EFFECTS OF GRADE LEVEL AND TASK TYPE ON COMPREHENDING EXPLICIT, IMPLICIT AND METAPHORICAL INFORMATION IN WRITTEN TEXT
Children's reading comprehension was investigated to determine the effects of grade level, as defined by specific age ranges, and recall task types on their recall of Explicit, Implicit and Metaphorical information. Ten sentence prose passages were constructed to control for passage content, metaphor construction, passage length, number of propositions and sentence length, syntactic complexity count and word frequency count. After reading four prose passages, 40 second and 40 fifth grade subjects from a suburban school system (N = 80) were assessed on either a cued or free recall task. Their comprehension was evaluated on the quantity of Explicit, Implicit and Metaphorical propositional units they were able to recover from the original texts under the two recall conditions, cued and free, and at the two grade levels, second (age range 7.5 to 8.5) and fifth (age range 10.2 to 11.2). An analysis of the protocols rendered three qualitative recall scores, EXPLICIT, IMPLICIT and METAPHOR scores, and a total quantitative score produced by summing all scores, Total Recall score.^ A series of two-way analysis of variances produced significant main effects for grade level and task type on each of the four dependent variables, EXPLICIT, IMPLICIT, METAPHOR and Total Recall scores, but no significant interactions were found. The fifth grade subjects consistently recalled more propositional units than the second graders in all categories, and the cued recall condition consistently produced greater propositional recall for both grade levels than did the free recall condition in which they had to provide their own retrieval cues and strategies. In other words, both grade levels benefited significantly from the provision of external retrieval cues in the form of structured probe questions.^ The results clearly demonstrate the ability of second graders' to complete abstract metaphorical and inferential reasoning when the task is appropriately structured for their specific level of cognitive development. While young children do experience difficulty in expressing their thoughts and in retrieving the appropriate information on their own (free recall), they can effectively utilize external memory retrieval cues. In fact, appropriate retrieval cues were essential for consistent expression of metaphorical understanding. ^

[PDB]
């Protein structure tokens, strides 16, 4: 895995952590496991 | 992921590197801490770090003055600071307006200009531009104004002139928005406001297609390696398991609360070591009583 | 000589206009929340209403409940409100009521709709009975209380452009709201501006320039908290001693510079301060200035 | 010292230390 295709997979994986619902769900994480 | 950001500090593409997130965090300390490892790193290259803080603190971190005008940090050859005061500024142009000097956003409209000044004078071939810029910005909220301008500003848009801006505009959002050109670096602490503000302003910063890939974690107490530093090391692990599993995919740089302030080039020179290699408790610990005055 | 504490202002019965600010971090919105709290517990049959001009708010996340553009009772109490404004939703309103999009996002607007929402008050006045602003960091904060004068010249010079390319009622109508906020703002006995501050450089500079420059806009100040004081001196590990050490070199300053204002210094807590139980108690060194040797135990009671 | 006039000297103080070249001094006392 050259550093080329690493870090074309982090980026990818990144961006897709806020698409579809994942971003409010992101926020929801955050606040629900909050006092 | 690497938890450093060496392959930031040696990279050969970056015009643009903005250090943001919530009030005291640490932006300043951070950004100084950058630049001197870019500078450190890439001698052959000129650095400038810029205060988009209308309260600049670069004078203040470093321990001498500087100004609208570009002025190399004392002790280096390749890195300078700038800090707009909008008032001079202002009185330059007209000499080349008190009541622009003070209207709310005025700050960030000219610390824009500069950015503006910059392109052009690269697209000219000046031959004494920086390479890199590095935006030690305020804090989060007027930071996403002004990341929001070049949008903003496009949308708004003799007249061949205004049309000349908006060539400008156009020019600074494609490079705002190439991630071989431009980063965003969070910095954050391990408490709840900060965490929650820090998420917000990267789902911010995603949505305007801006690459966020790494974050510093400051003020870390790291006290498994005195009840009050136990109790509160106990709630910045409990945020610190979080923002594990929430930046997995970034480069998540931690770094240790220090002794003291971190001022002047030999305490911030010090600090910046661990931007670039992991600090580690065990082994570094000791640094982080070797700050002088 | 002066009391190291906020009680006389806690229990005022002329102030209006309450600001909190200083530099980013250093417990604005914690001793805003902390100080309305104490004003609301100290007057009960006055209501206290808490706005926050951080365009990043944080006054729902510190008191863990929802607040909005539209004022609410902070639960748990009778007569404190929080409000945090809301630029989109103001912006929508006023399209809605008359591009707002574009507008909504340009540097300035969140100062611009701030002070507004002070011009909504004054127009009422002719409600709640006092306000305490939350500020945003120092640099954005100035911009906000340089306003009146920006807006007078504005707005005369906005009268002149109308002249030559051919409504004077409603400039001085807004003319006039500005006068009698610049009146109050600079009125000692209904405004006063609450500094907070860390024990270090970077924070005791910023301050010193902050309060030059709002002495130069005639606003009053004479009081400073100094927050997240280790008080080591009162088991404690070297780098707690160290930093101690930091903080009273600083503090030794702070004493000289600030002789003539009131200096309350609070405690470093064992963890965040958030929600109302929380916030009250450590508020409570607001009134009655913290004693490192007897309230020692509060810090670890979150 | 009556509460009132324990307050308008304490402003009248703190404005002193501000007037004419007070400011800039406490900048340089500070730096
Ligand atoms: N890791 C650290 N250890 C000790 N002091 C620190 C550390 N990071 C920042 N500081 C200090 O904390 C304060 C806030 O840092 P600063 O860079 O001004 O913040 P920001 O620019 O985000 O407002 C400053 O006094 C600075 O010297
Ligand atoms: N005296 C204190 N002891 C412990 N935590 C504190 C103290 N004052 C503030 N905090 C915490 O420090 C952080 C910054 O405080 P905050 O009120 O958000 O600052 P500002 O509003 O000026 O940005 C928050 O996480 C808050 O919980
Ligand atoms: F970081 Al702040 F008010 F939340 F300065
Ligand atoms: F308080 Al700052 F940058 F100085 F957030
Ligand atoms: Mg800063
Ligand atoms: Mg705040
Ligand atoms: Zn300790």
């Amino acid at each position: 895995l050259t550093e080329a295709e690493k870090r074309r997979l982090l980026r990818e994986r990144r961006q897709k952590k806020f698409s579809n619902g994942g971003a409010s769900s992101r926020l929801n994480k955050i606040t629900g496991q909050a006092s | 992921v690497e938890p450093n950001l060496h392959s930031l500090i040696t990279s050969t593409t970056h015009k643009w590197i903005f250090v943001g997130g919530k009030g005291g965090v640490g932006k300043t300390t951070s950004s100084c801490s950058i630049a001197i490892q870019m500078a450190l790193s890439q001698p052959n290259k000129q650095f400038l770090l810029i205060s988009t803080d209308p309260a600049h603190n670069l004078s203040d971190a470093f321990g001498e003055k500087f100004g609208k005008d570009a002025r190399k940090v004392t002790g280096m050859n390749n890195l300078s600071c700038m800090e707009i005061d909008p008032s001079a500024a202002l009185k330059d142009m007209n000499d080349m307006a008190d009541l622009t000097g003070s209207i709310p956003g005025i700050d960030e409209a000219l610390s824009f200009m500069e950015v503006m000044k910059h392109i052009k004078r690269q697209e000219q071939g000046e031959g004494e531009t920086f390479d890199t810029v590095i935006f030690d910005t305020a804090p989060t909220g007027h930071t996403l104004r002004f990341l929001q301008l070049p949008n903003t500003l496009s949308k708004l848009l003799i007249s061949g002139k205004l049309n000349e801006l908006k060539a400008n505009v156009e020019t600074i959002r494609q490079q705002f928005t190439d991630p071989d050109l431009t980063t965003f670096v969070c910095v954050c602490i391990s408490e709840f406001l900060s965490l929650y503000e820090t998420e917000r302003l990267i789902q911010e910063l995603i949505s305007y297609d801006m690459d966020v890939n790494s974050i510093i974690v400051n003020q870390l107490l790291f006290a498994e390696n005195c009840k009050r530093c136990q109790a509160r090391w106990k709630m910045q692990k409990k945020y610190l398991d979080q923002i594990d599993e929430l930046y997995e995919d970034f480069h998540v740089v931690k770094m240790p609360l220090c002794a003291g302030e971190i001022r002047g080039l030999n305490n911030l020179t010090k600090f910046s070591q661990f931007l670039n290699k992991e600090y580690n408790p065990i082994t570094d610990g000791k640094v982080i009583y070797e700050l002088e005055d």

KINCADE, KAY M, "EFFECTS OF GRADE LEVEL AND TASK TYPE ON COMPREHENDING EXPLICIT, IMPLICIT AND METAPHORICAL INFORMATION IN WRITTEN TEXT" (1982). ETD Collection for Fordham University. AAI8223605.